|Publication number||US4269934 A|
|Application number||US 06/086,829|
|Publication date||May 26, 1981|
|Filing date||Oct 22, 1979|
|Priority date||Oct 22, 1979|
|Publication number||06086829, 086829, US 4269934 A, US 4269934A, US-A-4269934, US4269934 A, US4269934A|
|Inventors||Nicholas F. Borrelli, Peter L. Young|
|Original Assignee||Corning Glass Works|
|Export Citation||BiBTeX, EndNote, RefMan|
|Patent Citations (3), Non-Patent Citations (4), Referenced by (2), Classifications (18)|
|External Links: USPTO, USPTO Assignment, Espacenet|
The present invention is in the field of electron beam recording, and particularly relates to a silver halide-based electron beam writing medium generally useful for storing information and particularly useful for storing patterns which can provide optical masks for microcircuit fabrication or the like. The films incorporated in the present media are related in composition to the films described in our concurrently filed co-pending patent application, Ser. No. 86,690, disclosing ultraviolet light-sensitive films for optical information storage media.
The use of evaporated silver halide films as photographic media is well known. A recent review of the patent literature in this field is provided by U.S. Defensive Publication T966,003 by J. E. Maskasky, dated Jan. 3, 1978. U.S. Pat. No. 3,219,448 is typical of such literature, describing the vacuum deposition of a silver halide film on a substrate such as glass, the exposure of the film to light to provide a latent image therein, and the development of that latent image by chemical means to provide a visible image in the film.
The use of evaporated layers of silver halide or other metallic photosensitive compounds as recording media for images produced by electron beam exposure has received more recent attention. U.S. Pat. No. 3,664,837 to Stanley suggests the use of such layers to provide conductor lines on microcircuit chips, while the article "Evaporated Silver Bromide as an Electron Beam Recording Material" by A. Shepp et al. in Photographic Science and Engineering, 11, (5), pp. 322-328 (1967) discusses the various factors governing the behavior of such films during electron bombardment and subsequent development.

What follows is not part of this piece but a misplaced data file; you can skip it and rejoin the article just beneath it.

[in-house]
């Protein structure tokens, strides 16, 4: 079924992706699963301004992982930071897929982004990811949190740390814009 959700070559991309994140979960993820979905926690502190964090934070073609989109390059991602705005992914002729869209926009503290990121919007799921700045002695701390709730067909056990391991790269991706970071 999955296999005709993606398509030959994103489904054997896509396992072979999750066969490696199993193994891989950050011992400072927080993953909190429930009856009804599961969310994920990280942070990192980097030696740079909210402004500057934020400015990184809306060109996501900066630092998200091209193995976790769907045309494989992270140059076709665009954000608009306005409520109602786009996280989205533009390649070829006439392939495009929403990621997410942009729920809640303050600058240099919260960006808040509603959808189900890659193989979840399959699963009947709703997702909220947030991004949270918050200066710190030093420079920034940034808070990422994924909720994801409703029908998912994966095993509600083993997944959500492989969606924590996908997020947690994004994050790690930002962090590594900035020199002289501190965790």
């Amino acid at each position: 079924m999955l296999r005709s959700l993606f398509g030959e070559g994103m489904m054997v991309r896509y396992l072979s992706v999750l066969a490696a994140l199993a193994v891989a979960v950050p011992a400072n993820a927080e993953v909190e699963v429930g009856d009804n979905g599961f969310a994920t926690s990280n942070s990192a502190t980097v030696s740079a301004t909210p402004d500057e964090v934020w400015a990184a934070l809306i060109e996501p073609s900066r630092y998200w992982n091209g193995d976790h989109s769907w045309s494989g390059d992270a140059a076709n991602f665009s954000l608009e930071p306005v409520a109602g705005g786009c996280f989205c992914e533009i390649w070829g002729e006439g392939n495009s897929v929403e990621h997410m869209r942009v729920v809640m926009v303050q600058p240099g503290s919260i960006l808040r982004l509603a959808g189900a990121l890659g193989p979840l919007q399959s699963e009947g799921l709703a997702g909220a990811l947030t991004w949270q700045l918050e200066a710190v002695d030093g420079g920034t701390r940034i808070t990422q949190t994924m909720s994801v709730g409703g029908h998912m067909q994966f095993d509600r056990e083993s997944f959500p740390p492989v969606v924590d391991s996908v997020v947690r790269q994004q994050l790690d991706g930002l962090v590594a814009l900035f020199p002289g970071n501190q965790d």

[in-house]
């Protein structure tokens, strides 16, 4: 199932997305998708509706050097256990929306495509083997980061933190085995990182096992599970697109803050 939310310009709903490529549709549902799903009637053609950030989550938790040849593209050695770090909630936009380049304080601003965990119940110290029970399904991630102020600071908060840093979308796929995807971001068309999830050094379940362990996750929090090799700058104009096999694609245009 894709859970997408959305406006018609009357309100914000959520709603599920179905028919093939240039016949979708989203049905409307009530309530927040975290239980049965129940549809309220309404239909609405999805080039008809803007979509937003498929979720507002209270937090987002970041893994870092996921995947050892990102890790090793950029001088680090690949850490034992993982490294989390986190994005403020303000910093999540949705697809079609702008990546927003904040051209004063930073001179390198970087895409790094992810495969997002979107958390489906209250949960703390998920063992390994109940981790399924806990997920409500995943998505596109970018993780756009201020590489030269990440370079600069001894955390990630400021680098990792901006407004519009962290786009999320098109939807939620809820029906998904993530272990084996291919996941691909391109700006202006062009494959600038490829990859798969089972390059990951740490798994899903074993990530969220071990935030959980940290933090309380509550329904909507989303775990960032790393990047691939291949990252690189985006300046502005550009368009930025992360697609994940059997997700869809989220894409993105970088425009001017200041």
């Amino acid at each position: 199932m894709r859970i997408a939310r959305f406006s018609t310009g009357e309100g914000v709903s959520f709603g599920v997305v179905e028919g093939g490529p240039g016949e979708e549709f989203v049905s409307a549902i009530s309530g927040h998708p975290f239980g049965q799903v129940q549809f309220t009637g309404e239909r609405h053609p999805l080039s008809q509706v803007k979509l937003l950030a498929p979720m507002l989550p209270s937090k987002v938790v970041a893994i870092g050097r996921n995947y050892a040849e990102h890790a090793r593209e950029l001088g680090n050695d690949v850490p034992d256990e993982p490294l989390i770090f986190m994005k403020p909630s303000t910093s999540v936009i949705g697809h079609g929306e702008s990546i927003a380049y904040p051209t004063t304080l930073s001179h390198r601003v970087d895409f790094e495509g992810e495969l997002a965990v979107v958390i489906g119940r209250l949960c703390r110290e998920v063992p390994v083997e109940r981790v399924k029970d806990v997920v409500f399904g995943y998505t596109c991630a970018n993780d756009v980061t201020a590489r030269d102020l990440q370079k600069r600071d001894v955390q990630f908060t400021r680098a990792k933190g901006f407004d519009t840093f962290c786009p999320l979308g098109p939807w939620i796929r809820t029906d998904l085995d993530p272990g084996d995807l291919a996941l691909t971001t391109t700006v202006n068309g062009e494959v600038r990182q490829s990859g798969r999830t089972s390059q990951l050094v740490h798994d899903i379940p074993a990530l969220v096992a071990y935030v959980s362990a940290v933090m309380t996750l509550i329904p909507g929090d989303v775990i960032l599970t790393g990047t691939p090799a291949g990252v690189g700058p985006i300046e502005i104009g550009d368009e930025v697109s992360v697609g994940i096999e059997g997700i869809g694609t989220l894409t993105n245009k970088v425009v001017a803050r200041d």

Generally, films such as described in the foregoing publications are used in the photographic mode, which means that a chemical development step is required to develop the latent image formed in the film on light or electron beam exposure, in order to provide a silver image with useful optical density. An electron beam storage medium which could provide a visible image when used in a direct writing mode, meaning a mode wherein the image would be produced by electron bombardment without any requirement for chemical development, would be highly desirable.
Photographic films of the kind above described typically exhibit relatively limited resolution when used for electron beam information storage. For applications such as microcircuit masking, image resolution on the order of about 1 micron (1000 lines/mm) or less are required for very large scale integrated circuit manufacture. The electron-beam-written films reported by Stanley and Shepp et al. above reportedly provide resolutions in the 200-300 lines/mm range.
At present, high resolution optical masks for microcircuit fabrication are made using glass-supported chromium film mask blanks by applying a layer of an organic electron-beam-writable photoresist over the chromium film, writing a masking pattern onto the resist with an electron beam, "developing" the selectively exposed resist by removing the exposed (or unexposed) portions thereof, and then chemically removing the physically exposed regions of the chromium film to provide the final optical masking pattern therein. A discussion of the behavior and use of polymeric resists in microcircuit fabrication is provided by M. J. Bowden in "Electron Irradiation of Polymers and Applications to Resists for E-Beam Lithography", CRC Critical Reviews in the Solid State Sciences, pp. 223-264 (February 1979). The use of silver halide emulsions as resists has recently been described by R. B. Marcus et al. in the Technical Digest of the IEEE International Election Devices Meeting (December 1978) pages 591-593.